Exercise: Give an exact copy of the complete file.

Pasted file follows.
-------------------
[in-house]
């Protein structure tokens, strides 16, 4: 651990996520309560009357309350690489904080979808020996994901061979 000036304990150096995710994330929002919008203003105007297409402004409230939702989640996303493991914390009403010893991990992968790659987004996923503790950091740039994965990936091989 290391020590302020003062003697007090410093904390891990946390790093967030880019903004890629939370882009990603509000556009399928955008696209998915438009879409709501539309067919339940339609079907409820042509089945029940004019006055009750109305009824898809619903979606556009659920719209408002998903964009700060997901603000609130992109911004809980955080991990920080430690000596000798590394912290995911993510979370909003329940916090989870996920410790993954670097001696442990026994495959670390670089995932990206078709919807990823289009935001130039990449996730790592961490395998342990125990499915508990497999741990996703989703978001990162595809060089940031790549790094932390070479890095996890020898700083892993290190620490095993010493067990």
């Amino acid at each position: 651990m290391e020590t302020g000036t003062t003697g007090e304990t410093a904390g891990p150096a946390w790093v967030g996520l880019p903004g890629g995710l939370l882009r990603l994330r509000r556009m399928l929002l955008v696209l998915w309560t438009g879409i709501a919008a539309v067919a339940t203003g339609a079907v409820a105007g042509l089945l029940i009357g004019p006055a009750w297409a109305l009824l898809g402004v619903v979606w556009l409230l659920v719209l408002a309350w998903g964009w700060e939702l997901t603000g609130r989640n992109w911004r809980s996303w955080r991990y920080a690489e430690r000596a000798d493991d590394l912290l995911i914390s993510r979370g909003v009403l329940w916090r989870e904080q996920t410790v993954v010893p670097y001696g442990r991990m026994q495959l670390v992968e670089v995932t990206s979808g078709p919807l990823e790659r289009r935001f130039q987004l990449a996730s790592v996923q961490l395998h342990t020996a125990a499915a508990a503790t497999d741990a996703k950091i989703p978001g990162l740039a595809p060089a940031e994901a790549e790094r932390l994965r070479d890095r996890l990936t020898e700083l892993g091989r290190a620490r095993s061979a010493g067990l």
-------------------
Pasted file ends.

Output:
[in-house]
């Protein structure tokens, strides 16, 4: 651990996520309560009357309350690489904080979808020996994901061979 000036304990150096995710994330929002919008203003105007297409402004409230939702989640996303493991914390009403010893991990992968790659987004996923503790950091740039994965990936091989 290391020590302020003062003697007090410093904390891990946390790093967030880019903004890629939370882009990603509000556009399928955008696209998915438009879409709501539309067919339940339609079907409820042509089945029940004019006055009750109305009824898809619903979606556009659920719209408002998903964009700060997901603000609130992109911004809980955080991990920080430690000596000798590394912290995911993510979370909003329940916090989870996920410790993954670097001696442990026994495959670390670089995932990206078709919807990823289009935001130039990449996730790592961490395998342990125990499915508990497999741990996703989703978001990162595809060089940031790549790094932390070479890095996890020898700083892993290190620490095993010493067990």
């Amino acid at each position: 651990m290391e020590t302020g000036t003062t003697g007090e304990t410093a904390g891990p150096a946390w790093v967030g996520l880019p903004g890629g995710l939370l882009r990603l994330r509000r556009m399928l929002l955008v696209l998915w309560t438009g879409i709501a919008a539309v067919a339940t203003g339609a079907v409820a105007g042509l089945l029940i009357g004019p006055a009750w297409a109305l009824l898809g402004v619903v979606w556009l409230l659920v719209l408002a309350w998903g964009w700060e939702l997901t603000g609130r989640n992109w911004r809980s996303w955080r991990y920080a690489e430690r000596a000798d493991d590394l912290l995911i914390s993510r979370g909003v009403l329940w916090r989870e904080q996920t410790v993954v010893p670097y001696g442990r991990m026994q495959l670390v992968e670089v995932t990206s979808g078709p919807l990823e790659r289009r935001f130039q987004l990449a996730s790592v996923q961490l395998h342990t020996a125990a499915a508990a503790t497999d741990a996703k950091i989703p978001g990162l740039a595809p060089a940031e994901a790549e790094r932390l994965r070479d890095r996890l990936t020898e700083l892993g091989r290190a620490r095993s061979a010493g067990l």